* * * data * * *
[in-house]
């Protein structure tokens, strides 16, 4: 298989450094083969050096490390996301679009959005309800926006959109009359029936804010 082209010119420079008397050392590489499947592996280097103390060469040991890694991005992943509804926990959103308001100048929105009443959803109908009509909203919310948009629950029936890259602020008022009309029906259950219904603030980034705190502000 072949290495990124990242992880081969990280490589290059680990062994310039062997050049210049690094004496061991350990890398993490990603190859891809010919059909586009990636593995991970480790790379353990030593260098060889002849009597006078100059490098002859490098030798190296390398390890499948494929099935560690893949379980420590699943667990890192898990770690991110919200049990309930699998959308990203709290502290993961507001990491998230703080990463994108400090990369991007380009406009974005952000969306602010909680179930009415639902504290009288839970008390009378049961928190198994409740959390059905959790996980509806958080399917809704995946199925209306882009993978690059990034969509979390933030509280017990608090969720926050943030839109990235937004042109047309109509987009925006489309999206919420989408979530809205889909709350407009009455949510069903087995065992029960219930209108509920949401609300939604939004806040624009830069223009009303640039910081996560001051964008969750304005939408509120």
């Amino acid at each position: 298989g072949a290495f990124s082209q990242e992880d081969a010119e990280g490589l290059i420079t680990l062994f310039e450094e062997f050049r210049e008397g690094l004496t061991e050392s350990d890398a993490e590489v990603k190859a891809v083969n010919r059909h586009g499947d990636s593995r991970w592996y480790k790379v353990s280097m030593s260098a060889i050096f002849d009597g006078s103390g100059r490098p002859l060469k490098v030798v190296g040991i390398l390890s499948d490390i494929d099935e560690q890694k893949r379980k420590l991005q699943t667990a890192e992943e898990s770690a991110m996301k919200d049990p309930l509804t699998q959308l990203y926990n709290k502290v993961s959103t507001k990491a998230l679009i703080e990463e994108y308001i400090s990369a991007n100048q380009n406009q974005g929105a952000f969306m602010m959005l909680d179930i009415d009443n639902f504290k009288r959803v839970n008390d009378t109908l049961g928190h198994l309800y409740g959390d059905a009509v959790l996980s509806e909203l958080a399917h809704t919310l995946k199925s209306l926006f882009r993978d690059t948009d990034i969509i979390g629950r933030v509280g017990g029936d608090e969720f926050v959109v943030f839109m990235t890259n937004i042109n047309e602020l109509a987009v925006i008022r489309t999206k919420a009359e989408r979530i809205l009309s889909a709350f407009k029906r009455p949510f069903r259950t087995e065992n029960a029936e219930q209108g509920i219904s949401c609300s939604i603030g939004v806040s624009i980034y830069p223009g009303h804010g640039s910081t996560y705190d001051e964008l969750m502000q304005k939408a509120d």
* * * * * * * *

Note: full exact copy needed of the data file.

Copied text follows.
[in-house]
């Protein structure tokens, strides 16, 4: 298989450094083969050096490390996301679009959005309800926006959109009359029936804010 082209010119420079008397050392590489499947592996280097103390060469040991890694991005992943509804926990959103308001100048929105009443959803109908009509909203919310948009629950029936890259602020008022009309029906259950219904603030980034705190502000 072949290495990124990242992880081969990280490589290059680990062994310039062997050049210049690094004496061991350990890398993490990603190859891809010919059909586009990636593995991970480790790379353990030593260098060889002849009597006078100059490098002859490098030798190296390398390890499948494929099935560690893949379980420590699943667990890192898990770690991110919200049990309930699998959308990203709290502290993961507001990491998230703080990463994108400090990369991007380009406009974005952000969306602010909680179930009415639902504290009288839970008390009378049961928190198994409740959390059905959790996980509806958080399917809704995946199925209306882009993978690059990034969509979390933030509280017990608090969720926050943030839109990235937004042109047309109509987009925006489309999206919420989408979530809205889909709350407009009455949510069903087995065992029960219930209108509920949401609300939604939004806040624009830069223009009303640039910081996560001051964008969750304005939408509120």
């Amino acid at each position: 298989g072949a290495f990124s082209q990242e992880d081969a010119e990280g490589l290059i420079t680990l062994f310039e450094e062997f050049r210049e008397g690094l004496t061991e050392s350990d890398a993490e590489v990603k190859a891809v083969n010919r059909h586009g499947d990636s593995r991970w592996y480790k790379v353990s280097m030593s260098a060889i050096f002849d009597g006078s103390g100059r490098p002859l060469k490098v030798v190296g040991i390398l390890s499948d490390i494929d099935e560690q890694k893949r379980k420590l991005q699943t667990a890192e992943e898990s770690a991110m996301k919200d049990p309930l509804t699998q959308l990203y926990n709290k502290v993961s959103t507001k990491a998230l679009i703080e990463e994108y308001i400090s990369a991007n100048q380009n406009q974005g929105a952000f969306m602010m959005l909680d179930i009415d009443n639902f504290k009288r959803v839970n008390d009378t109908l049961g928190h198994l309800y409740g959390d059905a009509v959790l996980s509806e909203l958080a399917h809704t919310l995946k199925s209306l926006f882009r993978d690059t948009d990034i969509i979390g629950r933030v509280g017990g029936d608090e969720f926050v959109v943030f839109m990235t890259n937004i042109n047309e602020l109509a987009v925006i008022r489309t999206k919420a009359e989408r979530i809205l009309s889909a709350f407009k029906r009455p949510f069903r259950t087995e065992n029960a029936e219930q209108g509920i219904s949401c609300s939604i603030g939004v806040s624009i980034y830069p223009g009303h804010g640039s910081t996560y705190d001051e964008l969750m502000q304005k939408a509120d």